According to the FCC's 2018 report, 19 million Americans lack access to high-speed internet service. With high-speed access becoming a vital resource for access to job, educational and entertainment opportunities, there have been ongoing efforts to expand access to high-speed internet to all Americans. These are five of the ways access is being expanded in rural America.
Electric Powerline Internet
Internet service in New York City and other urban areas is pretty widespread, but many rural areas lack high-speed access. Broadband over powerline is a technology that would allow customers to receive high-speed internet access through their electrical outlets. This service would require users to purchase a powerline modem to plug into their electrical outlet, but would not require any additional wiring. Because most rural areas that lack broadband access already have access to electrical service, this emerging technology is particularly intriguing for expanding high-speed access to rural Americans. Because the technology can be implemented without building entirely new networks, it offers a lower cost option than fiber networks, however, there are drawbacks, such as signal interference.
Much of the backbone of the internet is connected by fiber optic cable, which is widely considered to be the fastest form of broadband technology currently available for residential use. Internet providers have been hesitant to expand fiber networks to rural areas due to the high cost of installation, however, efforts are being made by many municipalities to entice providers to expand into their communities. Currently, about 25% of the United States has access to a fiber network. Because this technology is considered to be "future proof," because of the capability to support speeds many times faster than what is currently available, fiber is an attractive option for communities who wish to avoid spending a lot of money to provide access that may become obsolete a few years down the road. Fiber is also a good option for communities struggling with the high cost of maintaining copper networks.
The United States Department of Agriculture is attempting to expand high-speed access to rural Americans through projects such as the $48 million earmarked for expanding access to an additional 22,000 homes in Virginia. The USDA has cited the role high-speed access plays in economic opportunity and quality of life as the motivation for expanding access. The project is expected to take several years to complete but aims to have most customers online within six years. In 2018 the USDA was given $600 million to expand internet access in rural America through their ReConnect program. The USDA will have another $550 million to work with in 2020.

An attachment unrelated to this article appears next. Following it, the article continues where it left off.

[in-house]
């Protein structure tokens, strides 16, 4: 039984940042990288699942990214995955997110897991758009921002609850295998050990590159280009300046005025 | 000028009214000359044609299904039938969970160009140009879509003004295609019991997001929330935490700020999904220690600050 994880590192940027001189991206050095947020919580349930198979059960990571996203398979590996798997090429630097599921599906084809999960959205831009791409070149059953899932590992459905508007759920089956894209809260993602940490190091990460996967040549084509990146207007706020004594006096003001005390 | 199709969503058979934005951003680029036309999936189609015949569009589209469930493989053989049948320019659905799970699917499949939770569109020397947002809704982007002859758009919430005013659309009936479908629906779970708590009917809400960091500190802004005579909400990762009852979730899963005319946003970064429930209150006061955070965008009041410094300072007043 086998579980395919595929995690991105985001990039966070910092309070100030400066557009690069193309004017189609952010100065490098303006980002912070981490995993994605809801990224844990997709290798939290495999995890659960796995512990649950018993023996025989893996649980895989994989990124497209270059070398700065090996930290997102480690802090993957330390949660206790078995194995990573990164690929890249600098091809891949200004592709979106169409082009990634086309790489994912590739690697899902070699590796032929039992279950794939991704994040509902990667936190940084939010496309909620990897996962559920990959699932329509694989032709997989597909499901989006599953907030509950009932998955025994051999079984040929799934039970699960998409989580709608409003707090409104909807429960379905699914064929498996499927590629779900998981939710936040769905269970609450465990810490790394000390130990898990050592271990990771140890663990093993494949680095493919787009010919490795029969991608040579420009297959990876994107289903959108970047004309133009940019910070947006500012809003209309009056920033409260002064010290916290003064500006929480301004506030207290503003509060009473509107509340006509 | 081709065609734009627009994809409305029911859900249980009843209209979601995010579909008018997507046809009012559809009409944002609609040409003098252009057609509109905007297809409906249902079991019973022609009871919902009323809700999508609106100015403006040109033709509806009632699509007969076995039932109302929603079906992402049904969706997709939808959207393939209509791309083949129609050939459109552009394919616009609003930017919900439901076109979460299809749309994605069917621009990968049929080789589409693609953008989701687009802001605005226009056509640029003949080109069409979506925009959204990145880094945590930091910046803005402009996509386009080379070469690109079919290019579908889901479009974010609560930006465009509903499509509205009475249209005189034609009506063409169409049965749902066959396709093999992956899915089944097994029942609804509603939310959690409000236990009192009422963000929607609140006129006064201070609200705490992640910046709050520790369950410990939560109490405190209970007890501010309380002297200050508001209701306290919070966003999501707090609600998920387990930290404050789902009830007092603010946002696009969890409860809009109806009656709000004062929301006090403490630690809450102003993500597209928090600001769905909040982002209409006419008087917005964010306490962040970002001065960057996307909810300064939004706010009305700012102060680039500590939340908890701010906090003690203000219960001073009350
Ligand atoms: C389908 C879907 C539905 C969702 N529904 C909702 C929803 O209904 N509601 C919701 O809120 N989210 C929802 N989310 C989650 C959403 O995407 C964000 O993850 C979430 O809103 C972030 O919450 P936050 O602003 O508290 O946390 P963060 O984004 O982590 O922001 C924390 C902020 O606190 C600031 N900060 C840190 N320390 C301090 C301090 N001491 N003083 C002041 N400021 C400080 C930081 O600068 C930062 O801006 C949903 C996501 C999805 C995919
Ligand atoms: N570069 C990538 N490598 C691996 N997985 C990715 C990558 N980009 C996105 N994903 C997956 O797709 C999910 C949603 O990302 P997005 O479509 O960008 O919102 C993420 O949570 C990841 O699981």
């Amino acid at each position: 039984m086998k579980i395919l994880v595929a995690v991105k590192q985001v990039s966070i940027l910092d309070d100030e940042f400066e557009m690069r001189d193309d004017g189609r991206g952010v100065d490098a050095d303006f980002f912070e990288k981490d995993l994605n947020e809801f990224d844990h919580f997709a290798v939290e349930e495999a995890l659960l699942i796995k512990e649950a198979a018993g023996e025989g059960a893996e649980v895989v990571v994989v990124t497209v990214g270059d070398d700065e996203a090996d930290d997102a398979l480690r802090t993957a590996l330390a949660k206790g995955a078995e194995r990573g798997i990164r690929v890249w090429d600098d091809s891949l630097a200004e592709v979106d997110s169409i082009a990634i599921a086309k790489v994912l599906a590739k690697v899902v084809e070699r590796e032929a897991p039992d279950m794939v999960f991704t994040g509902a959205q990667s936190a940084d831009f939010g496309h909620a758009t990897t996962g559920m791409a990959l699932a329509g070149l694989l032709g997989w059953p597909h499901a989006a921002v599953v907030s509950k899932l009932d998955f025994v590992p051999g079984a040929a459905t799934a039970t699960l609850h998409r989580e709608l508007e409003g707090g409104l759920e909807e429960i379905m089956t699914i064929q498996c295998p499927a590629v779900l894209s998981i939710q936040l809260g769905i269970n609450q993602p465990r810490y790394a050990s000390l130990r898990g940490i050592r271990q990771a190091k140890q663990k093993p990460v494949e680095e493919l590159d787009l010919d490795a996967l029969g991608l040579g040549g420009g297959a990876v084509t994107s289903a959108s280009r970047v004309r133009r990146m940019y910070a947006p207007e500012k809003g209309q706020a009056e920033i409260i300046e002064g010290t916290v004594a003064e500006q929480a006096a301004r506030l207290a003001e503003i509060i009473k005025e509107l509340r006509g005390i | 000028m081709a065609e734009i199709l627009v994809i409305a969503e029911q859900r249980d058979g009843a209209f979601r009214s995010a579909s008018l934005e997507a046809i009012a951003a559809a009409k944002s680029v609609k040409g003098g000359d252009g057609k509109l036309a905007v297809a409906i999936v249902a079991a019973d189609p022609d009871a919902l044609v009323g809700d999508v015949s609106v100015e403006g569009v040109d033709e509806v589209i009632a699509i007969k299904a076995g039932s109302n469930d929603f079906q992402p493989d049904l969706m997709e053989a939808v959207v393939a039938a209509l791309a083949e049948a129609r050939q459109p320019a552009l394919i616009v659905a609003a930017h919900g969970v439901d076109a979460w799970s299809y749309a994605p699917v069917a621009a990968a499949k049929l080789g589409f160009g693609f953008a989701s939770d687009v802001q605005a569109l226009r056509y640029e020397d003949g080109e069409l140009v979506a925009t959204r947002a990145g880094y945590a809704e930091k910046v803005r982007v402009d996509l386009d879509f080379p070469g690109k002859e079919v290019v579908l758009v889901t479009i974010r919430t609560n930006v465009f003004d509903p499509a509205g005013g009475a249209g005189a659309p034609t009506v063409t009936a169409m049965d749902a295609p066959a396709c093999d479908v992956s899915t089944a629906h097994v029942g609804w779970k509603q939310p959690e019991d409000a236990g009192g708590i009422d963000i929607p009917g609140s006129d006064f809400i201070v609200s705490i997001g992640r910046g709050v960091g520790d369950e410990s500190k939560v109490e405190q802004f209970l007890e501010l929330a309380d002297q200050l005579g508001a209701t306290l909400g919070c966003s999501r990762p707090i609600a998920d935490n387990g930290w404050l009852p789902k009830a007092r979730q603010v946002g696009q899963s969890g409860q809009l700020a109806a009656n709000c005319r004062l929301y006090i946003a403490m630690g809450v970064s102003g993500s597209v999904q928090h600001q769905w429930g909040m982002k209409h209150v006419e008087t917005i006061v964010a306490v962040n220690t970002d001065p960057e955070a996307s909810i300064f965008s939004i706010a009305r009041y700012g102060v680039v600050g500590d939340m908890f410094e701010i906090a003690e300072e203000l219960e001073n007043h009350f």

Some communities are attempting to bridge the gap while infrastructure is being built or funding is being sought by offering hotspots. These hotspots are public access points, placed in public buildings, such as libraries, fire stations or administration buildings, that can be accessed by residents who lack high-speed access in their homes. Many communities also encourage local businesses to participate. The advantage of hotspots is that access can be expanded more quickly and with less expense than the cost of installing new networks. The downside is that residents must travel to a hotspot location to utilize the service, which limits its utility. Most communities view this option as a temporary fix while more permanent solutions are being implemented.
In August of 2019, the FCC proposed the $20.4 billion Rural Digital Opportunity Fund intending to provide access to as many as 6 million rural homes and businesses nationwide. The two-phased process is set to be voted on at the FCC's January 30, 2020 meeting. Communities will need to bid for funds and the initial phase I allotment of $16 billion is slated to go to communities who currently have no broadband access at all.
Access to many modern economic, educational and entertainment options relies on high-speed internet service. Unfortunately, many Americans living in rural areas lack high-speed access. However, through a variety of efforts at the federal and local levels, access is being expanded with the goal that in a few years all Americans will have the ability to receive high-speed internet service in their homes and businesses.